As we look to the future and what we would like for Dylan to become and investigate how we would like for Dylan to evolve, it is helpful to look at some of the current work and how Dylan compares, where Dylan falls down and whether or not we can improve it.

One of those areas is in the guarantees offered by the type system. While Dylan is seen as a dynamic language, it has a number of features that help provide optional static type checking. As we'll see, there is a lot of room for improvement in this area.

In this post, using a missing compile-time warning as the driver, we'll walk through some details of the Dylan type system and then see how it differs from a gradually typed system. We'll see that type annotations are interpreted very differently under a gradual typing regime versus the Open Dylan compiler.

I've previously written a Type System Overview which may be useful, but hopefully this post can stand on its own.

One particularly interesting body of work is that on Gradual Typing. From What is Gradual Typing:

Gradual typing is a type system I [Jeremy Siek] developed with Walid Taha in 2006 that allows parts of a program to be dynamically typed and other parts to be statically typed. The programmer controls which parts are which by either leaving out type annotations or by adding them in.

On the surface, this sounds a lot like how the Dylan type system operates. Type annotations can be provided or inferred, and are optional. When the Dylan compiler has sufficient type information, it can perform many sorts of optimizations, many of which are key to getting good run-time performance. The compiler can also use this type information to provide better warnings and diagnostics for the Dylan programmer.

The Case of the Missing Warning

So, how do they differ? Let's start by taking an interesting case that happened to me the other day!

I accidentally wrote this bit of code:

write(string-data, stream);


Unfortunately, this very simple bit of code compiled with no warnings, yet was fatally flawed. It should have been this, with the arguments in the correct order:

write(stream, string-data);


So, why didn't the compiler generate a warning?

In this case, the Dylan compiler knew that stream was a <stream> instance and that string-data was a <string>. It also knew that the method write was defined as follows:

define open generic write
(stream :: <stream>, elements :: <sequence>,
#key start, \end)
=> ();


To get any further, we're going to have take a trip into the compiler source code.

Diving into the Depths of the Compiler

We'd been hoping to see a warning that started with the text Invalid type for argument. With some quick greps, we can see that this corresponds to the <argument-type-mismatch-in-call> warning object which is emitted from check-call-compatibility defined in sources/dfmc/optimization/dispatch.dylan.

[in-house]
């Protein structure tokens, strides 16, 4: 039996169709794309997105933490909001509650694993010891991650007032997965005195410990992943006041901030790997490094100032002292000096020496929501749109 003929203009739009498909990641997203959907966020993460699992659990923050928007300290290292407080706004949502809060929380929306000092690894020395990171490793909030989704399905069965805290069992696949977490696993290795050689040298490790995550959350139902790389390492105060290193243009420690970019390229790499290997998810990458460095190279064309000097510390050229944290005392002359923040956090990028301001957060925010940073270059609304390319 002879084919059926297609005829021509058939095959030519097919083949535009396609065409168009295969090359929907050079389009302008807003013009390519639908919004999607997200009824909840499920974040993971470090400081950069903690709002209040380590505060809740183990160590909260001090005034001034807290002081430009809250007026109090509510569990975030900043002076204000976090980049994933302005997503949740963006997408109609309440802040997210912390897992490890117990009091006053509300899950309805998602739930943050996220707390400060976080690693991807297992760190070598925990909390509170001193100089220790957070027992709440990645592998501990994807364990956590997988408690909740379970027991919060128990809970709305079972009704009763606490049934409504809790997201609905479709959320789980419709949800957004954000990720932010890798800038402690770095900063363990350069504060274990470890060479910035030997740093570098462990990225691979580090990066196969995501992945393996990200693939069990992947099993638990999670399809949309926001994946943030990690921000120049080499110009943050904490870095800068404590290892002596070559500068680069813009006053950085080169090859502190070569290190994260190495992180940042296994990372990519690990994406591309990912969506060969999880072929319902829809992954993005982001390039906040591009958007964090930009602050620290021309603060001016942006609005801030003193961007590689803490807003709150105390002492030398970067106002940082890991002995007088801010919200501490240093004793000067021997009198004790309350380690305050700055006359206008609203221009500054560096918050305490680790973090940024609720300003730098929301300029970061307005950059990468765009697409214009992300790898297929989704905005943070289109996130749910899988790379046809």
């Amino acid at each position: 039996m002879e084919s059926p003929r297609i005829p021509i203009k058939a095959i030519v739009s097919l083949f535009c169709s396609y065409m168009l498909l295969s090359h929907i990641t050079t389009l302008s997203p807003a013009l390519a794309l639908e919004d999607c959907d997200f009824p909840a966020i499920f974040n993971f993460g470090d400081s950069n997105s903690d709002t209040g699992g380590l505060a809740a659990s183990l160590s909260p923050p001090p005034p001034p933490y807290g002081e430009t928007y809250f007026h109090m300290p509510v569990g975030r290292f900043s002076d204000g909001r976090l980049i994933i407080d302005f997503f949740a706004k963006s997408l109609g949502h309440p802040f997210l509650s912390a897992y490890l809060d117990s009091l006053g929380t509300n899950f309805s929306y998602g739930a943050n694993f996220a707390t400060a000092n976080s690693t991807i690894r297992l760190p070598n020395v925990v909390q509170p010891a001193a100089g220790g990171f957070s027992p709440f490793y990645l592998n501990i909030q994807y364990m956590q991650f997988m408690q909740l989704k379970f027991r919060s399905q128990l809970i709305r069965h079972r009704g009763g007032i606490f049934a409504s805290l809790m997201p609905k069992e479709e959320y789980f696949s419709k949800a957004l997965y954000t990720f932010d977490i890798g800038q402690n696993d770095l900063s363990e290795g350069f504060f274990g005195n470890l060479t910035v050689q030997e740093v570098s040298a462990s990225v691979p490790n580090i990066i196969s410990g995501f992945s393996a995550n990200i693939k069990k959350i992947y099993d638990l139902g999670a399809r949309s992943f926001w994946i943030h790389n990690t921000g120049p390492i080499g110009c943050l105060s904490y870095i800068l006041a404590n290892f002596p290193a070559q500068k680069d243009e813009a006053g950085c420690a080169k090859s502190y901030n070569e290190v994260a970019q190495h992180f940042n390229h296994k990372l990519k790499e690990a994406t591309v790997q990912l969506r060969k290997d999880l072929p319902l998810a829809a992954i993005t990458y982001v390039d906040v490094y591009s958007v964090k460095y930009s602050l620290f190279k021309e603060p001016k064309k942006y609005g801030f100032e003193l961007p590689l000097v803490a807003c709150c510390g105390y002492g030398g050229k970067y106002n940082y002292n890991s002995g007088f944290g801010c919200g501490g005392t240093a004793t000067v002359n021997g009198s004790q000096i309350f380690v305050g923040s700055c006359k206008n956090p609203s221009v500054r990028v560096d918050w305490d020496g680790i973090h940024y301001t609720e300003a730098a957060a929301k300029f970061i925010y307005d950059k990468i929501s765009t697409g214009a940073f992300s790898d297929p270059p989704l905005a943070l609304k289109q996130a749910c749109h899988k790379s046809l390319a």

For the purposes of this post, it isn't too important to know how we got to this point in the compiler, but the short form is that we're analyzing function call sites to try to optimize them and we check them first for various issues, which eventually gets to check-call-compatibility.

The relevant bit of code, with a few things that don't matter here removed is:

for (arg-te in arg-te*, required-type in required-types,
i :: <integer> from 0 below required-count)
if (~guaranteed-joint?(arg-te, required-type))
if (effectively-disjoint?(arg-te, required-type))
let required-specs
= spec-argument-required-variable-specs(signature-spec(f));
note(<argument-type-mismatch-in-call>,
source-location: dfm-source-location(call),
context-id:      dfm-context-id(call),
function: f,
required-type:  required-type,
supplied-type-estimate: arg-te,
arg: spec-variable-name(required-specs[i]));
end if;
end if;
end for;


Here, arg-te* is a sequence of "type estimates" for each of the arguments at the call-site. A type estimate is the data about the type of a value that the compiler knows, including also information about where that data came from or how it was inferred. required-types is the sequence of types that the function being called requires.

It should also be noted that this check is only to emit the warning. This part of the code plays no role in optimization. Upgrading the call-site to remove or reduce the run-time dispatch and the associated decision making is handled in another part of the optimizer.

Into the Type System

The first check is to see if the type estimate and the required type for the argument is not guaranteed-joint?. (In Dylan, a ~ is the negation operator.) The guaranteed-joint? check is simply a way of checking whether or not one type or type estimate is known to be a subtype of the second type or type estimate.

In this case, the compiler knows that <string> and <stream> are not joint (<string> is not a subtype of <stream>). In some type systems, this would be an immediate compile-time failure. But in a dynamic type system, we have a couple of options, and this is the point at which Dylan diverges from being Gradually Typed.